Over six hundred new laws in effect for Texans

Lawmakers approved many new bills during the legislative session and Gov. Rick Perry signed 1,571 into law. On Sept. 1, 659 of these laws went into effect.

The new laws range from letting Texans sample food at farmers markets to making it legal for the first time in decades to buy switchblades.

Anyone who flees the scene of an accident will face a longer prison sentence and a bigger fine. Underage Texans won’t be able to use indoor tanning beds. And some seeking unemployment benefits will have to be tested for drugs.

There are also laws about using cell phones in school zones, children and school breakfasts and getting out of the way when  first responders are rushing to an emergency.

Since the 1950s, it had been a Class A misdemeanor to have, make, repair, sell or transport a switchblade in Texas. But, HB1862 changed the law.

Texans under the age of 18 can no longer use indoor tanning beds. Their parents may give approval, but that is not enough for SB329. Supporters say the goal is to reduce younger Texans’ exposure to artificial sources of ultraviolet radiation, which can lead to skin cancer.

SB376 is meant to encourage those children who are eligible for free or reduced school meals to actually participate in the program. It is the hope of lawmakers, this law will improve their health, boost their academic achievement and improve their “lifelong healthy eating habits.”

HB 347 expands the current limitations on wireless communication devices, cell phone use in an active school crossing zone to include the property of a public elementary, middle, or junior high school for which a local authority has designated a school crossing zone. The use will only be restricted during the time a reduced speed limit is in effect for the school crossing zone. Further, it will not apply to vehicles that are stopped, or drivers using a hands-free device or making an emergency call.

HB 1174 amends current the statute to increase the minimum fines for the misdemeanor offense of passing a stopped school bus loading or unloading children. The minimum fine increases from $200 to $500, and the maximum fine for such an offense increases from $1,000 to $1,250. The bill also enhances the penalty for a second or subsequent conviction of that offense committed within five years to a misdemeanor punishable by a minimum fine of $1,000 and a maximum fine of $2,000.

But, if caught, SB181 will allow them to show proof of insurance on their cell phone.

Drivers will now be required to move over for TXDOT vehicles with flashing lights according to SB510. This law requires drivers  to get out of the lane that runs alongside the vehicle, or slow down to 20 miles per hour below the posted speed limit. Texas already requires drivers to move over for tow trucks as well as police, fire, and other emergency vehicles.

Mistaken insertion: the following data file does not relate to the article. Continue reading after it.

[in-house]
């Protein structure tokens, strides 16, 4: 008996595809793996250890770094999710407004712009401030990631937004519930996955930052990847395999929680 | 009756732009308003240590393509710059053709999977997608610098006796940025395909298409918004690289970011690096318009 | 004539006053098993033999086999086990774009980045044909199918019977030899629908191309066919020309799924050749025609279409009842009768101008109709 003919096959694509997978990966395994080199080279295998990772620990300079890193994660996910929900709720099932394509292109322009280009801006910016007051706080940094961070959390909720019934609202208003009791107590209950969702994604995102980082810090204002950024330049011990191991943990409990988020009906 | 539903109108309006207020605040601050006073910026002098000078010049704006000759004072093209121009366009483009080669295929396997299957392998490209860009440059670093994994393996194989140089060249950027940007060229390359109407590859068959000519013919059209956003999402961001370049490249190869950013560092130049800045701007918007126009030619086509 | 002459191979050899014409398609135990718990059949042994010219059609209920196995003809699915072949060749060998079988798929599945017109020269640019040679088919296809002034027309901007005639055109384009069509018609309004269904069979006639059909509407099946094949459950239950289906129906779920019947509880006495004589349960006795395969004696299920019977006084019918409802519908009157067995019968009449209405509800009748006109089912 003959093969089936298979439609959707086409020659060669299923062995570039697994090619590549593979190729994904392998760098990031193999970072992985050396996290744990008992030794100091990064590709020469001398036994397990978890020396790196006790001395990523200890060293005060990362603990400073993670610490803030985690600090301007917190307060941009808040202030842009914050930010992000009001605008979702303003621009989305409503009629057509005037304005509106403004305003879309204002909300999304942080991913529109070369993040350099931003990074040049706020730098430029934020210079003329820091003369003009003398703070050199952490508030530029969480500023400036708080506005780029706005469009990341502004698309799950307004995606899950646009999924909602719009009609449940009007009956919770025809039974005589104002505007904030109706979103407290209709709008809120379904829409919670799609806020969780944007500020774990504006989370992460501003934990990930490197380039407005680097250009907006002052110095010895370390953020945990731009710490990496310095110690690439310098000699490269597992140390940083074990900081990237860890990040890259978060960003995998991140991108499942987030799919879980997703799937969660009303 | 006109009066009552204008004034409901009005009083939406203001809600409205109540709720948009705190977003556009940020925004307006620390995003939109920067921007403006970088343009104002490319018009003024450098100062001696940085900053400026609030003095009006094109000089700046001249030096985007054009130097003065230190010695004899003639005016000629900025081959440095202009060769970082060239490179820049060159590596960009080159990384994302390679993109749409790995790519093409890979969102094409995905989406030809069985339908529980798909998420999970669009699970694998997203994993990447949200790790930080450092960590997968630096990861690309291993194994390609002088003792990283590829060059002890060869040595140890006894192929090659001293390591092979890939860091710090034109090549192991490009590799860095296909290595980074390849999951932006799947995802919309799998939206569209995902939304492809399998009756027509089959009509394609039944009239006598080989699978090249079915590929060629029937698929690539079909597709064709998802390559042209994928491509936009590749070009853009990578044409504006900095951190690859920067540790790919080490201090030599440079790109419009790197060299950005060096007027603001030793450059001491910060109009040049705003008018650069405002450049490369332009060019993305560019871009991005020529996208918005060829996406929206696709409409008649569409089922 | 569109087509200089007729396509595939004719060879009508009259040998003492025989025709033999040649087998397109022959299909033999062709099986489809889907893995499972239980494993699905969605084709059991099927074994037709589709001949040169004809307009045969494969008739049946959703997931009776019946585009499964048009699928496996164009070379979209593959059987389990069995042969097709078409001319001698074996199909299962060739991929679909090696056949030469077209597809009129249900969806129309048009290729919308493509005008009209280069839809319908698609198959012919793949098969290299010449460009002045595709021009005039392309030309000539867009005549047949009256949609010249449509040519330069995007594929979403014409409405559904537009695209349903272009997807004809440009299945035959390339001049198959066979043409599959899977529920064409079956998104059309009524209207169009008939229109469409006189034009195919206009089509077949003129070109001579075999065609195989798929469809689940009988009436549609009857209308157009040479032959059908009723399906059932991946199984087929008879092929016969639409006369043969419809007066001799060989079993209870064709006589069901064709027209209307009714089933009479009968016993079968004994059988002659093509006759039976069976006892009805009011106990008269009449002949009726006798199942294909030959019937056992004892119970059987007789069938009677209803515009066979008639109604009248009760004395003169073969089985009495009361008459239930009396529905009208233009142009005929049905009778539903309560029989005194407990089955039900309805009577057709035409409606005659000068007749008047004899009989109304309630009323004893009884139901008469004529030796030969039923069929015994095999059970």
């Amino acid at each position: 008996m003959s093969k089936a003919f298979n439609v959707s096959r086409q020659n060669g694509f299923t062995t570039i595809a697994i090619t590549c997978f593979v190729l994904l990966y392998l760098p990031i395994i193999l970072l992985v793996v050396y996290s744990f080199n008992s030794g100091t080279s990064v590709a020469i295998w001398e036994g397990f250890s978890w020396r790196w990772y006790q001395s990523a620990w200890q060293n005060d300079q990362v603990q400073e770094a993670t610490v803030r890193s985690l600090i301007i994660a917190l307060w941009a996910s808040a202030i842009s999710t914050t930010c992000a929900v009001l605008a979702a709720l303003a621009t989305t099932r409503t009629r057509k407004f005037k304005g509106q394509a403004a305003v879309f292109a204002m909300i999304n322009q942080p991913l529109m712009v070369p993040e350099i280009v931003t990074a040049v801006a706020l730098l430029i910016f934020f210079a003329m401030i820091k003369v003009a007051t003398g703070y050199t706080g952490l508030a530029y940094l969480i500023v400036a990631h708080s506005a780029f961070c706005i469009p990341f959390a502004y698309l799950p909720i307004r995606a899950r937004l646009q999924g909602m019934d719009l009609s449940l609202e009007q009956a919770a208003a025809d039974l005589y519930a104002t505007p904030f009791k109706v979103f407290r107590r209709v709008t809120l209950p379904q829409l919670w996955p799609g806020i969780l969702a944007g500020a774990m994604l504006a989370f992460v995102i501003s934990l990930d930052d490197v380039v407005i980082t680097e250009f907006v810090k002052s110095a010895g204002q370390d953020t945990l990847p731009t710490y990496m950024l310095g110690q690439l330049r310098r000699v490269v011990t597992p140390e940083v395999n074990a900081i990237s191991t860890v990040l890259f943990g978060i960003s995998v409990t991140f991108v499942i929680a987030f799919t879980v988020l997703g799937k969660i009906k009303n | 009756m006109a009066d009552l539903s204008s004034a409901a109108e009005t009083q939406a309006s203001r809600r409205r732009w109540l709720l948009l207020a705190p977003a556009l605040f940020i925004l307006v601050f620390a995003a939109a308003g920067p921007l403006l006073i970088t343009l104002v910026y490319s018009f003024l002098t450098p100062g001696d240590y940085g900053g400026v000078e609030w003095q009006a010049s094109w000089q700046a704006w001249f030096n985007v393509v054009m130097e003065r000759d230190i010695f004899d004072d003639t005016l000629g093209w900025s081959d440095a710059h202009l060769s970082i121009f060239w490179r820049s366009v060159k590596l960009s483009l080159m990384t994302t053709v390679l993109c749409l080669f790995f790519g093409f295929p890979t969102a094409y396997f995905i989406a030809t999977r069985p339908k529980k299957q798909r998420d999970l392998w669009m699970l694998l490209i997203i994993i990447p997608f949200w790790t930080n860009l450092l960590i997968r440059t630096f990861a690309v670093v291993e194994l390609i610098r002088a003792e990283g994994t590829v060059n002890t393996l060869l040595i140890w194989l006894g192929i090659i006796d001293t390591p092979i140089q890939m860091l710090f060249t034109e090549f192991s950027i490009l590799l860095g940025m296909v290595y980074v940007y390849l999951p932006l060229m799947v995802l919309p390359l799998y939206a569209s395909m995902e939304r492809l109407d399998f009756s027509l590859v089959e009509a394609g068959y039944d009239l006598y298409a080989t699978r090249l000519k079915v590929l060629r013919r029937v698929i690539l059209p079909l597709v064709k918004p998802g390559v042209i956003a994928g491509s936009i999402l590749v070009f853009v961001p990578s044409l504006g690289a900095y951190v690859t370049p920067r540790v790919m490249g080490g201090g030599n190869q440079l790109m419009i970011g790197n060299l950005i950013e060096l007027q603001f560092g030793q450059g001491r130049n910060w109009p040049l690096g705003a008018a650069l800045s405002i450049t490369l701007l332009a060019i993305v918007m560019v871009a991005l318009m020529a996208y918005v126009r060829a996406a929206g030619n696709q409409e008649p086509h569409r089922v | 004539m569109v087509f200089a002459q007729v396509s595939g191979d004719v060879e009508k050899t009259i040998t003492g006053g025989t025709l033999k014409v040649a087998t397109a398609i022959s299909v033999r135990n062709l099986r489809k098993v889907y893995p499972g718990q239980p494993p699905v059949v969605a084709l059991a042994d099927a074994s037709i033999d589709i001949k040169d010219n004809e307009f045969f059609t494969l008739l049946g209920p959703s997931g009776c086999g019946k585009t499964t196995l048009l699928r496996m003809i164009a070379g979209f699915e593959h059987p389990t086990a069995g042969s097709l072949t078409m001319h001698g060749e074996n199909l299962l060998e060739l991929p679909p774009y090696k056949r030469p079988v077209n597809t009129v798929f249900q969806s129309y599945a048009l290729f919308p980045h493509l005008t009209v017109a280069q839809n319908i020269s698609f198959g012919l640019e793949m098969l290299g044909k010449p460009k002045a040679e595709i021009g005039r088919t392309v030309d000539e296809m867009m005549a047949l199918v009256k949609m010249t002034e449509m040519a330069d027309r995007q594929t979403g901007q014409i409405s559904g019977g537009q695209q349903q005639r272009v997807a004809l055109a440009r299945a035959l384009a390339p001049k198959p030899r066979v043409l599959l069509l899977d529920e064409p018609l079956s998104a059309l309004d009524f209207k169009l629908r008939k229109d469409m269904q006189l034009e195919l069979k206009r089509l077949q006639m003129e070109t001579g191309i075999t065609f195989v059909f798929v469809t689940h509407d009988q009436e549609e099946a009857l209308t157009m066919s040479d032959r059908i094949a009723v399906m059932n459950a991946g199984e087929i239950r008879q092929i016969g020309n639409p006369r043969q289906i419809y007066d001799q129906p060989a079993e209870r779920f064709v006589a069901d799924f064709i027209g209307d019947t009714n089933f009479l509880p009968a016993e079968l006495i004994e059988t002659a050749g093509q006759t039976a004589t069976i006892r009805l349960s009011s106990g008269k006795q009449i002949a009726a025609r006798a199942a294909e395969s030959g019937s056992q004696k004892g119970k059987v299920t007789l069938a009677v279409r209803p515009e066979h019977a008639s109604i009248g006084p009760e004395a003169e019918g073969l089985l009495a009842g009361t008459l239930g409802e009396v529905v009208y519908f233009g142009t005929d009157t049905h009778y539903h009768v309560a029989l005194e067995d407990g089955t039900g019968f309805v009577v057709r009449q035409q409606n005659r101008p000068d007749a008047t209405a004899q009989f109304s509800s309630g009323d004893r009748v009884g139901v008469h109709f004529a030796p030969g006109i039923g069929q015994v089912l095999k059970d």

HB 3668 carries a possible 10 year prison sentence, for  drivers following a wreck who fail to stop and render aide if the person is injured.

Hit-and-run fatality crashes will now carry the same penalty as intoxication manslaughter, up to 20 years in prison. In SB 275. Lawmakers realized drivers might leave the scene of the crime if they were drunk because it would mean a lesser charge.

“The message is strong,” Perry said in a press release. “If you’ve got a drug problem, there are ways that we can help you get that licked, but we’re not going to entice individuals to not be responsible.” SB21 was passed so some Texans will be required to take drug tests. Texas Workforce Commission staffers will create a system that will lead to drug tests if answers to a questionnaire show potential drug use. People who refuse or fail the test won’t receive benefits until they pass it.

HB1382 has changed how a farmer’s market can do business. Now, they can legally offer samples, cooking demonstrations and more.

Home bakers may now make and sell from their homes even more foods such as baked goods, candy, fruit butters, canned jams, fruit pies, dehydrated fruits and vegetables, cereal, popcorn, pickles, mustard and more. In addition, buyers no longer have to come to the baker’s home. Home bakers may sell at farmers markets, farm stands and community events, according to HB970.

SB191 makes it a requirement  for every Texas emergency room to have a rape kit.

However, a recent case was made against the state when there were huge numbers of rape kits which were collected, but never tested. Lawmakers in SB1 included $11 million into the Texas Department of Public Safety’s funding so they can process the kits.

HB 1421 gives law enforcement the go-ahead to sell confiscated firearms. The law previously stated they could only use them or destroy them.

False reports such as bomb threat was addressed by lawmakers. HB 1284 increases the penalty for the offense of initiating, communicating or circulating a false report of an emergency involving an institution of higher education from a Class A misdemeanor to a state jail felony.

HB 2637 provides that an individual fraudulently using identifying information to avoid registering as a sex offender to be punished at the next highest degree felony.

HB 124 adds Salvia divinorum, unless unharvested and growing in its natural state, including all parts of the plant, seeds and extracts from a part of the plant  to Penalty Group 3 of the Texas Controlled Substances Act.

Finally, there will not be anymore inmate weddings. Instead, all parties must be present in order to get married in Texas, according to HB 869. Inmates were once able to have someone stand in for them, a proxy wedding if they wanted to get married while incarcerated. Now, those allowed a proxy wedding are in the military and stationed outside of the US. Weddings cannot be conducted inside Texas prisons.

For more information on other Texas laws go to www.capitol.state.tx.us/.